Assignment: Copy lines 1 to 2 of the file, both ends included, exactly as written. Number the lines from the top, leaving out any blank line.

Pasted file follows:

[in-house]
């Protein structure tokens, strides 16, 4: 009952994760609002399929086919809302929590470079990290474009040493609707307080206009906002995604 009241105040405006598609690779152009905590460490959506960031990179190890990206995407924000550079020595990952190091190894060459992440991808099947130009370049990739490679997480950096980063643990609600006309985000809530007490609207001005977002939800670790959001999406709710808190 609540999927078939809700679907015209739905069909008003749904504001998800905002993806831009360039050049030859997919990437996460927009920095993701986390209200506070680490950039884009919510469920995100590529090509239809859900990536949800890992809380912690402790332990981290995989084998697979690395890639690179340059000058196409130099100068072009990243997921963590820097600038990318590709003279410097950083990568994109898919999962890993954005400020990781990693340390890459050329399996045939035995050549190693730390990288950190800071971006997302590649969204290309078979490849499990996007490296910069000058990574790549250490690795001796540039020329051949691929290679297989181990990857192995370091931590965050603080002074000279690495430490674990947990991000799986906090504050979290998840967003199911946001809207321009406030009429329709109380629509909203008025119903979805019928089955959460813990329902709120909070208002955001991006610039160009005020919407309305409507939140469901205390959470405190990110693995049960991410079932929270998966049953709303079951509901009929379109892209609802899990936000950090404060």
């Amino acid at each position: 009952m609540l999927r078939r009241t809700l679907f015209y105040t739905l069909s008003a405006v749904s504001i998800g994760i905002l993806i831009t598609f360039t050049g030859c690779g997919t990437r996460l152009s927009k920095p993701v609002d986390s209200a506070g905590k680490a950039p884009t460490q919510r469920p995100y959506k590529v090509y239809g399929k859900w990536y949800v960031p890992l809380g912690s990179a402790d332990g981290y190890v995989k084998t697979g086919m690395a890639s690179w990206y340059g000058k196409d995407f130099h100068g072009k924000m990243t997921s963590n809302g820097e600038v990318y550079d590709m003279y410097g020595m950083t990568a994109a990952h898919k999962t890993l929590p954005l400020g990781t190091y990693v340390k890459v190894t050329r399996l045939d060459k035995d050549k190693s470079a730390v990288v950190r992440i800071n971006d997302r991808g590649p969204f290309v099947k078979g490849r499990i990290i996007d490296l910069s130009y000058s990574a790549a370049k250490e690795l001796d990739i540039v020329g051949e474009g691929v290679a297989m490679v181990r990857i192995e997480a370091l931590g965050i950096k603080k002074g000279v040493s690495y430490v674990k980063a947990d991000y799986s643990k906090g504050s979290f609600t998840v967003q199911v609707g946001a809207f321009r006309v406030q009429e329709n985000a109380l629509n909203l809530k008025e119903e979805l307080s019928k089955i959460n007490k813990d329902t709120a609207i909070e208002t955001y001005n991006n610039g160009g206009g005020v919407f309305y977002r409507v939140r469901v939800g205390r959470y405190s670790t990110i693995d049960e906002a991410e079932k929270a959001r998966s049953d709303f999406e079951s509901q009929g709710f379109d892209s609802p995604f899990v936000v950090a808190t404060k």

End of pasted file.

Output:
[in-house]
């Protein structure tokens, strides 16, 4: 009952994760609002399929086919809302929590470079990290474009040493609707307080206009906002995604 009241105040405006598609690779152009905590460490959506960031990179190890990206995407924000550079020595990952190091190894060459992440991808099947130009370049990739490679997480950096980063643990609600006309985000809530007490609207001005977002939800670790959001999406709710808190 609540999927078939809700679907015209739905069909008003749904504001998800905002993806831009360039050049030859997919990437996460927009920095993701986390209200506070680490950039884009919510469920995100590529090509239809859900990536949800890992809380912690402790332990981290995989084998697979690395890639690179340059000058196409130099100068072009990243997921963590820097600038990318590709003279410097950083990568994109898919999962890993954005400020990781990693340390890459050329399996045939035995050549190693730390990288950190800071971006997302590649969204290309078979490849499990996007490296910069000058990574790549250490690795001796540039020329051949691929290679297989181990990857192995370091931590965050603080002074000279690495430490674990947990991000799986906090504050979290998840967003199911946001809207321009406030009429329709109380629509909203008025119903979805019928089955959460813990329902709120909070208002955001991006610039160009005020919407309305409507939140469901205390959470405190990110693995049960991410079932929270998966049953709303079951509901009929379109892209609802899990936000950090404060």